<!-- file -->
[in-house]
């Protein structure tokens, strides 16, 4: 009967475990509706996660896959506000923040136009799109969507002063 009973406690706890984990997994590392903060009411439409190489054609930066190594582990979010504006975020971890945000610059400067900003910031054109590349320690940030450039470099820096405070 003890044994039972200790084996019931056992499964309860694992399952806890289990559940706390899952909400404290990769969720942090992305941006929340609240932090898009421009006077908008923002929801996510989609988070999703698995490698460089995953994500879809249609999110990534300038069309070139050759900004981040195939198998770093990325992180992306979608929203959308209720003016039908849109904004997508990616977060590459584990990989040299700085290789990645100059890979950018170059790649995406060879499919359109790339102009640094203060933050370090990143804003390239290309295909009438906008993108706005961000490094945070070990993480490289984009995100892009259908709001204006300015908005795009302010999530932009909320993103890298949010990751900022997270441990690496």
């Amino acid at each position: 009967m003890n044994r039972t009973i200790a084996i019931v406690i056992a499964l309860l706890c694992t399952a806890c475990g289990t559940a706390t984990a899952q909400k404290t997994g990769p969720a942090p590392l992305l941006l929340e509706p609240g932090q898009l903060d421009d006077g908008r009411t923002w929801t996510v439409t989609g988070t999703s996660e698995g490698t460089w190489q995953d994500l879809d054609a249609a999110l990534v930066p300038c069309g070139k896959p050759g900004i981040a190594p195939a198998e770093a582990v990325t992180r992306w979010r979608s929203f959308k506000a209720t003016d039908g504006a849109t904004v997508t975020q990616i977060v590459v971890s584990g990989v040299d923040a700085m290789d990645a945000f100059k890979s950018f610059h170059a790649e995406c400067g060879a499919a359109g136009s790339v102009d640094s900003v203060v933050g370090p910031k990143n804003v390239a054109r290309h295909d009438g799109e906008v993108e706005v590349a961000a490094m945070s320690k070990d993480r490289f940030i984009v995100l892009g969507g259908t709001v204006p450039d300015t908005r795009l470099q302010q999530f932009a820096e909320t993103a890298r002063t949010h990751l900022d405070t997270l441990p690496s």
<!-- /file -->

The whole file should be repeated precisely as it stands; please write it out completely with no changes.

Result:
[in-house]
């Protein structure tokens, strides 16, 4: 009967475990509706996660896959506000923040136009799109969507002063 009973406690706890984990997994590392903060009411439409190489054609930066190594582990979010504006975020971890945000610059400067900003910031054109590349320690940030450039470099820096405070 003890044994039972200790084996019931056992499964309860694992399952806890289990559940706390899952909400404290990769969720942090992305941006929340609240932090898009421009006077908008923002929801996510989609988070999703698995490698460089995953994500879809249609999110990534300038069309070139050759900004981040195939198998770093990325992180992306979608929203959308209720003016039908849109904004997508990616977060590459584990990989040299700085290789990645100059890979950018170059790649995406060879499919359109790339102009640094203060933050370090990143804003390239290309295909009438906008993108706005961000490094945070070990993480490289984009995100892009259908709001204006300015908005795009302010999530932009909320993103890298949010990751900022997270441990690496």
């Amino acid at each position: 009967m003890n044994r039972t009973i200790a084996i019931v406690i056992a499964l309860l706890c694992t399952a806890c475990g289990t559940a706390t984990a899952q909400k404290t997994g990769p969720a942090p590392l992305l941006l929340e509706p609240g932090q898009l903060d421009d006077g908008r009411t923002w929801t996510v439409t989609g988070t999703s996660e698995g490698t460089w190489q995953d994500l879809d054609a249609a999110l990534v930066p300038c069309g070139k896959p050759g900004i981040a190594p195939a198998e770093a582990v990325t992180r992306w979010r979608s929203f959308k506000a209720t003016d039908g504006a849109t904004v997508t975020q990616i977060v590459v971890s584990g990989v040299d923040a700085m290789d990645a945000f100059k890979s950018f610059h170059a790649e995406c400067g060879a499919a359109g136009s790339v102009d640094s900003v203060v933050g370090p910031k990143n804003v390239a054109r290309h295909d009438g799109e906008v993108e706005v590349a961000a490094m945070s320690k070990d993480r490289f940030i984009v995100l892009g969507g259908t709001v204006p450039d300015t908005r795009l470099q302010q999530f932009a820096e909320t993103a890298r002063t949010h990751l900022d405070t997270l441990p690496s």